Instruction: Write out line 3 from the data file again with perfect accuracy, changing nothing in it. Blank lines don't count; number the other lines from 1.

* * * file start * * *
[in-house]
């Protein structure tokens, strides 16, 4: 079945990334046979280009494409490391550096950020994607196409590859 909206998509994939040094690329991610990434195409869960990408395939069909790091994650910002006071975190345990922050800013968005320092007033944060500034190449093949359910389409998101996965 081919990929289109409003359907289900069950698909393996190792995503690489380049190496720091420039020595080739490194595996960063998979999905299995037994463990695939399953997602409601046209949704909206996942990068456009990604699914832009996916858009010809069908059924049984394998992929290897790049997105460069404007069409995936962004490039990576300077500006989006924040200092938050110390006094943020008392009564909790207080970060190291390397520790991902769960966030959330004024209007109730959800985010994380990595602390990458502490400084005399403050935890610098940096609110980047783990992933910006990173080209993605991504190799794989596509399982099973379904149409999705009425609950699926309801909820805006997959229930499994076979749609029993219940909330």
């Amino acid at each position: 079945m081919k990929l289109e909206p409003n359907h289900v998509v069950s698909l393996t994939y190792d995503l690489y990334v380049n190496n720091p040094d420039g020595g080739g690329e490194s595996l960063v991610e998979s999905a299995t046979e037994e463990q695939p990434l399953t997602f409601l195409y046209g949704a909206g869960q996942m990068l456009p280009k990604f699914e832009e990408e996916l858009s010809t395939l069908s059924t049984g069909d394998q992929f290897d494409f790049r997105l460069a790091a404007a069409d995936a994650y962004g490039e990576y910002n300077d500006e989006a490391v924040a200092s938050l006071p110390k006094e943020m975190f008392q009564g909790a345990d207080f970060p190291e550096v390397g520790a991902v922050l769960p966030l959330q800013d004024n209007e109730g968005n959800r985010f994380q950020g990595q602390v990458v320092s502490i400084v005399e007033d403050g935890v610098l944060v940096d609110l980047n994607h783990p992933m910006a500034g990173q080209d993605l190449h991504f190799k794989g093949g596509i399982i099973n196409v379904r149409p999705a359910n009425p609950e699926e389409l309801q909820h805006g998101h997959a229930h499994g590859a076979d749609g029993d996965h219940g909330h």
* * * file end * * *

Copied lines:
């Amino acid at each position: 079945m081919k990929l289109e909206p409003n359907h289900v998509v069950s698909l393996t994939y190792d995503l690489y990334v380049n190496n720091p040094d420039g020595g080739g690329e490194s595996l960063v991610e998979s999905a299995t046979e037994e463990q695939p990434l399953t997602f409601l195409y046209g949704a909206g869960q996942m990068l456009p280009k990604f699914e832009e990408e996916l858009s010809t395939l069908s059924t049984g069909d394998q992929f290897d494409f790049r997105l460069a790091a404007a069409d995936a994650y962004g490039e990576y910002n300077d500006e989006a490391v924040a200092s938050l006071p110390k006094e943020m975190f008392q009564g909790a345990d207080f970060p190291e550096v390397g520790a991902v922050l769960p966030l959330q800013d004024n209007e109730g968005n959800r985010f994380q950020g990595q602390v990458v320092s502490i400084v005399e007033d403050g935890v610098l944060v940096d609110l980047n994607h783990p992933m910006a500034g990173q080209d993605l190449h991504f190799k794989g093949g596509i399982i099973n196409v379904r149409p999705a359910n009425p609950e699926e389409l309801q909820h805006g998101h997959a229930h499994g590859a076979d749609g029993d996965h219940g909330h």